The bad

lexi gavlas, spotlight editor

While many Netflix users binge watched the first season of the Netflix Original Series 13 Reasons Why on March 31, 2017, others had concerns regarding the series.  Based off of the 2007 book by Jay Asher, the series focuses in on teenage Hannah Baker, who has committed suicide and left 13 different tapes for each one of her classmates that had an impact on the end of her life.  Throughout the 13 episodes of the series, each tape is dedicated to a specific person and after that person has listened to the tapes, they must pass it on to the next.  While to some the show may seem like a harmless way to spend a Friday night, others such as Elana Premack Sandler, an employee of the Suicide Prevention Resource Center, are shaking their heads.

Providing consultation to organizations on using evidence-based interventions and best practices for developing suicide prevention programs, Sandler is an expert in the field of suicide prevention.  In her article on Psychology Today, she focuses in on 13 things the series got wrong.  In short, 13 Reasons Why graphically portrays an act of suicide, a portrayal which is not safe for viewers and does not fit within best practices for media representations of suicide.  13 Reasons Why also does not show what people can do to help prevent a suicide death. There isn’t any one thing, but there are a lot of things that can help provide support for people with suicide risk. As Molly Kate Cline writes in Teen Vogue, “the audience is shown what not to do without examples of what they actually should do.” Imagine if all of the 13 Reasons Why viewers got to see an adult doing a good job of supporting a teen in crisis, or another teen saying, “I’m here for you and will go with you to get help.”

Sandler goes onto explain that the series is downright unrealistic and fails to show the cold hard truth of suicide. “As suicide prevention advocate Dan Reidenberg said on Good Morning America, “The show doesn’t talk about mental illness or depression, doesn’t name those words.”By presenting suicide as the only option in Hannah’s situation (we know the ending from the beginning), 13 Reasons Why doesn’t tell the much more common story of people living with (struggling with, but living with) difficult emotions and experiences and figuring out, with support and help from others, how to survive,” says Sandler.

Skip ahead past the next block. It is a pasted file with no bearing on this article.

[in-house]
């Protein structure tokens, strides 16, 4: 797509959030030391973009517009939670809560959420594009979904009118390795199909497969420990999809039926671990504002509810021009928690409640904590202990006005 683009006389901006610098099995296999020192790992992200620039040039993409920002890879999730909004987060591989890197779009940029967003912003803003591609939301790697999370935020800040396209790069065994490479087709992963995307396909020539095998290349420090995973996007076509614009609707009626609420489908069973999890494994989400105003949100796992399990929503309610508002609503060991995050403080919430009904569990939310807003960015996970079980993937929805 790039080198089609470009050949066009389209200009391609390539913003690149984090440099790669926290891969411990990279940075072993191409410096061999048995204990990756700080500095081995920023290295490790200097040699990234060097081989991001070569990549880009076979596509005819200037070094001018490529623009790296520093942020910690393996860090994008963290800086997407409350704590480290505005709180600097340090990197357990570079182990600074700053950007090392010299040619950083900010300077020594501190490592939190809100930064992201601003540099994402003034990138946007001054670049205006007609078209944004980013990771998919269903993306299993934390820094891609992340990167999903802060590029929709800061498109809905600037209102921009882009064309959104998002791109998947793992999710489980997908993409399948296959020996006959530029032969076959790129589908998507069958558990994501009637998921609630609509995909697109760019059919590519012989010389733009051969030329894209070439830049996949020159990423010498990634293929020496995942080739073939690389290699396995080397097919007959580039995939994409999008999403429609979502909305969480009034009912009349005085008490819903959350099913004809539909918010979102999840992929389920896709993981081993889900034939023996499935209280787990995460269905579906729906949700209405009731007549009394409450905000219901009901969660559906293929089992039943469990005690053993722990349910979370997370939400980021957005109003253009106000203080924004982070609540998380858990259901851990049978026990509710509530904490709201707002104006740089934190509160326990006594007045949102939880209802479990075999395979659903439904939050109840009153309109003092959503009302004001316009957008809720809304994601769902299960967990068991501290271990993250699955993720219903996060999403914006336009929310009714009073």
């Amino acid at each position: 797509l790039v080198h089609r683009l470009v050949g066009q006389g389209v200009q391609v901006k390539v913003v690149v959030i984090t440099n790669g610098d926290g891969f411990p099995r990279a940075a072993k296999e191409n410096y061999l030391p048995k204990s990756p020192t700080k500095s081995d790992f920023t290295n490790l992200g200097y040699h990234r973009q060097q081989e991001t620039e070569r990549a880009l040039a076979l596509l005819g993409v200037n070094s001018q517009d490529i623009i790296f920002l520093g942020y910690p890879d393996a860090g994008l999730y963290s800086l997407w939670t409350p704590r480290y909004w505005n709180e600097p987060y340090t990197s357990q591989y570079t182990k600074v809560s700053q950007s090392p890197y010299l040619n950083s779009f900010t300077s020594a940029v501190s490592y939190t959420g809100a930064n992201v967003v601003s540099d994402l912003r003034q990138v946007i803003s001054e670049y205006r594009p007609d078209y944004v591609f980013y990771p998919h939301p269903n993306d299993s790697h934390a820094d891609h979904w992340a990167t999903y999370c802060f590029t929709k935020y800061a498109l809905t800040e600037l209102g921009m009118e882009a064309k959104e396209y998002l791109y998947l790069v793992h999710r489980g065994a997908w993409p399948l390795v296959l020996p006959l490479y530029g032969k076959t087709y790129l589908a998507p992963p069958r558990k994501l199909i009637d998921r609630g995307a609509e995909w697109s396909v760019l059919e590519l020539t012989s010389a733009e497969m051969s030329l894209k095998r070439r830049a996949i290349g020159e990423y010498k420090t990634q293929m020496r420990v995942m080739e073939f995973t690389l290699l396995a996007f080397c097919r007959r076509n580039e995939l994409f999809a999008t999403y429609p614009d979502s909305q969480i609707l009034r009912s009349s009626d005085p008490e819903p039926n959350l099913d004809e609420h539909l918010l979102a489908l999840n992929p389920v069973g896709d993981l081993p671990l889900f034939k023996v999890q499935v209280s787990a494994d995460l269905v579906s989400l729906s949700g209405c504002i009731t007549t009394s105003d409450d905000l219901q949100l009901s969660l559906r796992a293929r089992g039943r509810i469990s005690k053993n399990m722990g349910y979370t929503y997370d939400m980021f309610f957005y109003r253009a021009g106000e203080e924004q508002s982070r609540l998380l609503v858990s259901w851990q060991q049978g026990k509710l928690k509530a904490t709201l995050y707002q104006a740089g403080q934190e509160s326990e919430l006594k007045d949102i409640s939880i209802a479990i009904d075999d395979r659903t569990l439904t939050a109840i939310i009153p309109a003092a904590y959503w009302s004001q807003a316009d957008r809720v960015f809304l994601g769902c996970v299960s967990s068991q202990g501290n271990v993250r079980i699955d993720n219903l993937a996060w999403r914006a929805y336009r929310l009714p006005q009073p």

After a week of controversy, Netflix released this statement regarding the series:

“While many of our members find the show to be a valuable driver for starting an important conversation with their families, we have also heard concern from those who feel the series should carry additional advisories. Currently, the episodes that carry graphic content are identified as such and the series overall carries a TV-MA rating. Moving forward, we will add an additional viewer warning card before the first episode as an extra precaution for those about to start the series and have also strengthened the messaging and resource language in the existing cards for episodes that contain graphic subject matter, including — a global resource center that provides information about professional organizations that support help around the serious matters addressed in the show” (Business Insider).

Because suicide rates at the high school age are extremely high, covering the controversy of the series is difficult and must be handled in a respectful and orderly manner. Jillian Bowe (11) explained, with all the attention brought to [the show] we do need to be careful with how we bring up this topic in conversation. People need to take it at their own risk, really. Hannah is a very one-sided view of mental illness. She’s pretty stereotypical, which further ostracizes people who “don’t seem sick.” Bowe further explained,  “we also, however, have to remember that this show is meant not only for those people, but mentally stable people as well.”

13 Reasons Why takes a shot at the reality of mental illness as well as romanticizes the harsh reality of suicide.  More teenagers and young adults die from suicide than from cancer, heart disease, AIDS, birth defects, stroke, pneumonia, influenza, and chronic lung disease, combined. Each day in the United States there are an average of over 5,240 attempts by young people grades 7-12.  With suicide rates higher than ever before, one must take caution when it comes to covering the topic, caution that the series did not take.